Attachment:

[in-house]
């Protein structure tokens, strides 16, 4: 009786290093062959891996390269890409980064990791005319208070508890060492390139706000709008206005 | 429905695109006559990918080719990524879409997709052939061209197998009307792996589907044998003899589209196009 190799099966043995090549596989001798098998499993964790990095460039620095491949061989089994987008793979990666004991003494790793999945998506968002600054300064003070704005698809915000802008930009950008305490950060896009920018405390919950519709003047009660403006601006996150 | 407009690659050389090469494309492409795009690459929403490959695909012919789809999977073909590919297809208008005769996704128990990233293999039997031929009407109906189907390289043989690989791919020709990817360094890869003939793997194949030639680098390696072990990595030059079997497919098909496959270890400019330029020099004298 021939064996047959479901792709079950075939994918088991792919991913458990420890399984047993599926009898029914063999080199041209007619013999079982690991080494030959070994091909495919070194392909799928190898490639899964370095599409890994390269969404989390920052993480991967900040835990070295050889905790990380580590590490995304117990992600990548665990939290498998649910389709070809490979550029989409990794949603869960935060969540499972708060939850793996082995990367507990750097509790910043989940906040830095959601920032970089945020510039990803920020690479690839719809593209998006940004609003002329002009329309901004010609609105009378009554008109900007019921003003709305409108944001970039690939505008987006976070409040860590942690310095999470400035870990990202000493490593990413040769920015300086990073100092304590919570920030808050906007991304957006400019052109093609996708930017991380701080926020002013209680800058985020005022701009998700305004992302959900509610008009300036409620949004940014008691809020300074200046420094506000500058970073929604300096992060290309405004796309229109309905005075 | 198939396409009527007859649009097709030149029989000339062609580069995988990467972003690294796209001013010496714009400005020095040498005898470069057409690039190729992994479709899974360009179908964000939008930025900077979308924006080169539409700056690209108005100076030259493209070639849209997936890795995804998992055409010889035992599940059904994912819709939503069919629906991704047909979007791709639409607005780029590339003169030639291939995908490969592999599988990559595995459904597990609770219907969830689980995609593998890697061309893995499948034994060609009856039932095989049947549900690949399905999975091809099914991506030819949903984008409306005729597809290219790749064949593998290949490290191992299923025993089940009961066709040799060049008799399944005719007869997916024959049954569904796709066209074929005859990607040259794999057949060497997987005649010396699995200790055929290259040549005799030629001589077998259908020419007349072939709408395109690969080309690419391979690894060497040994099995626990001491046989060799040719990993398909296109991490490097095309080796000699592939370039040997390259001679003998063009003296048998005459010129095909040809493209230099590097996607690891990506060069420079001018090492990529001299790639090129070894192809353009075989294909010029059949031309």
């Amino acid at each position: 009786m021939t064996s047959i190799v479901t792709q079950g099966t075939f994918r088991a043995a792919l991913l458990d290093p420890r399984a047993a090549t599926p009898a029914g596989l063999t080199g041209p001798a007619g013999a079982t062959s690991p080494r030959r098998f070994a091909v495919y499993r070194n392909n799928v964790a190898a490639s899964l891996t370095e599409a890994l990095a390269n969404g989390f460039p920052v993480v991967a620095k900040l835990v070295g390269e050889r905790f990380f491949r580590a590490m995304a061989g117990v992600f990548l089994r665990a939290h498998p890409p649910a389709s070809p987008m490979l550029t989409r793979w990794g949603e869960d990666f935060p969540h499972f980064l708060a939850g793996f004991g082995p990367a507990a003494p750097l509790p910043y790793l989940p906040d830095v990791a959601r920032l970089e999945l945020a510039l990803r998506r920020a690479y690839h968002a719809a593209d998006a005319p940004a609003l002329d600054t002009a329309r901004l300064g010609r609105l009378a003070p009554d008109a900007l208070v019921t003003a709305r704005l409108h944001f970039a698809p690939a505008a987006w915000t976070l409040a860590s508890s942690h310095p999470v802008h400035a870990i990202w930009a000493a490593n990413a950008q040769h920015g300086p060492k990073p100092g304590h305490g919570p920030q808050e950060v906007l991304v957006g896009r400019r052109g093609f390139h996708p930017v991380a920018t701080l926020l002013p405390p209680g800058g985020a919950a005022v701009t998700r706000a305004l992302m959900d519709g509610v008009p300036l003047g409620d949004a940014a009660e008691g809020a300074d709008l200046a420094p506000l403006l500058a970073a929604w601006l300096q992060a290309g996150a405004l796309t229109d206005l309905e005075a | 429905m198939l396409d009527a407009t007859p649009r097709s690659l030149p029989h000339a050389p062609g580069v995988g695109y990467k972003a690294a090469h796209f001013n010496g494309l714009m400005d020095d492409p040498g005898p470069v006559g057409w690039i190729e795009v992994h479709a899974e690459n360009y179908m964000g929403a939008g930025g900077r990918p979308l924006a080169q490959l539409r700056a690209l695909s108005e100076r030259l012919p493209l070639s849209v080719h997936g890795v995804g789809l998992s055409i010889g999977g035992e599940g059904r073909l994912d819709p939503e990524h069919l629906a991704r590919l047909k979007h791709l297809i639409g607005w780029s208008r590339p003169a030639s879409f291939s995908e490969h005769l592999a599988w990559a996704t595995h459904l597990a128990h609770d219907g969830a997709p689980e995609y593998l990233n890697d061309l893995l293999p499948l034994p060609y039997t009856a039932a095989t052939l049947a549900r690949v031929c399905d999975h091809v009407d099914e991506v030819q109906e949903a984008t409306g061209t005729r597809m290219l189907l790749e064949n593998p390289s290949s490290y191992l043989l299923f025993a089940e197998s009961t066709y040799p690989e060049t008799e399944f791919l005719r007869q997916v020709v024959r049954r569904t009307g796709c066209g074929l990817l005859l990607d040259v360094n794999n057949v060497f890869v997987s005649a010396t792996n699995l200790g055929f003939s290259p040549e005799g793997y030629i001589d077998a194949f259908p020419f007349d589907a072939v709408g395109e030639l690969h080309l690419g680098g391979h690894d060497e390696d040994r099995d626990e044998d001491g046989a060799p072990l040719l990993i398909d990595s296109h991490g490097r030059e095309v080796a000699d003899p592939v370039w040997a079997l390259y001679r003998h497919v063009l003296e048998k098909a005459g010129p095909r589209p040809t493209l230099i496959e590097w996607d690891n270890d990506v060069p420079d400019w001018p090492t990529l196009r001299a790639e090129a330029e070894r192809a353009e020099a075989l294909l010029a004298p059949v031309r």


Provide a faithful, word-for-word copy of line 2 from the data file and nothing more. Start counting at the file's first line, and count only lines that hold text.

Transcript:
């Protein structure tokens, strides 16, 4: 009786290093062959891996390269890409980064990791005319208070508890060492390139706000709008206005 | 429905695109006559990918080719990524879409997709052939061209197998009307792996589907044998003899589209196009 190799099966043995090549596989001798098998499993964790990095460039620095491949061989089994987008793979990666004991003494790793999945998506968002600054300064003070704005698809915000802008930009950008305490950060896009920018405390919950519709003047009660403006601006996150 | 407009690659050389090469494309492409795009690459929403490959695909012919789809999977073909590919297809208008005769996704128990990233293999039997031929009407109906189907390289043989690989791919020709990817360094890869003939793997194949030639680098390696072990990595030059079997497919098909496959270890400019330029020099004298 021939064996047959479901792709079950075939994918088991792919991913458990420890399984047993599926009898029914063999080199041209007619013999079982690991080494030959070994091909495919070194392909799928190898490639899964370095599409890994390269969404989390920052993480991967900040835990070295050889905790990380580590590490995304117990992600990548665990939290498998649910389709070809490979550029989409990794949603869960935060969540499972708060939850793996082995990367507990750097509790910043989940906040830095959601920032970089945020510039990803920020690479690839719809593209998006940004609003002329002009329309901004010609609105009378009554008109900007019921003003709305409108944001970039690939505008987006976070409040860590942690310095999470400035870990990202000493490593990413040769920015300086990073100092304590919570920030808050906007991304957006400019052109093609996708930017991380701080926020002013209680800058985020005022701009998700305004992302959900509610008009300036409620949004940014008691809020300074200046420094506000500058970073929604300096992060290309405004796309229109309905005075 | 198939396409009527007859649009097709030149029989000339062609580069995988990467972003690294796209001013010496714009400005020095040498005898470069057409690039190729992994479709899974360009179908964000939008930025900077979308924006080169539409700056690209108005100076030259493209070639849209997936890795995804998992055409010889035992599940059904994912819709939503069919629906991704047909979007791709639409607005780029590339003169030639291939995908490969592999599988990559595995459904597990609770219907969830689980995609593998890697061309893995499948034994060609009856039932095989049947549900690949399905999975091809099914991506030819949903984008409306005729597809290219790749064949593998290949490290191992299923025993089940009961066709040799060049008799399944005719007869997916024959049954569904796709066209074929005859990607040259794999057949060497997987005649010396699995200790055929290259040549005799030629001589077998259908020419007349072939709408395109690969080309690419391979690894060497040994099995626990001491046989060799040719990993398909296109991490490097095309080796000699592939370039040997390259001679003998063009003296048998005459010129095909040809493209230099590097996607690891990506060069420079001018090492990529001299790639090129070894192809353009075989294909010029059949031309």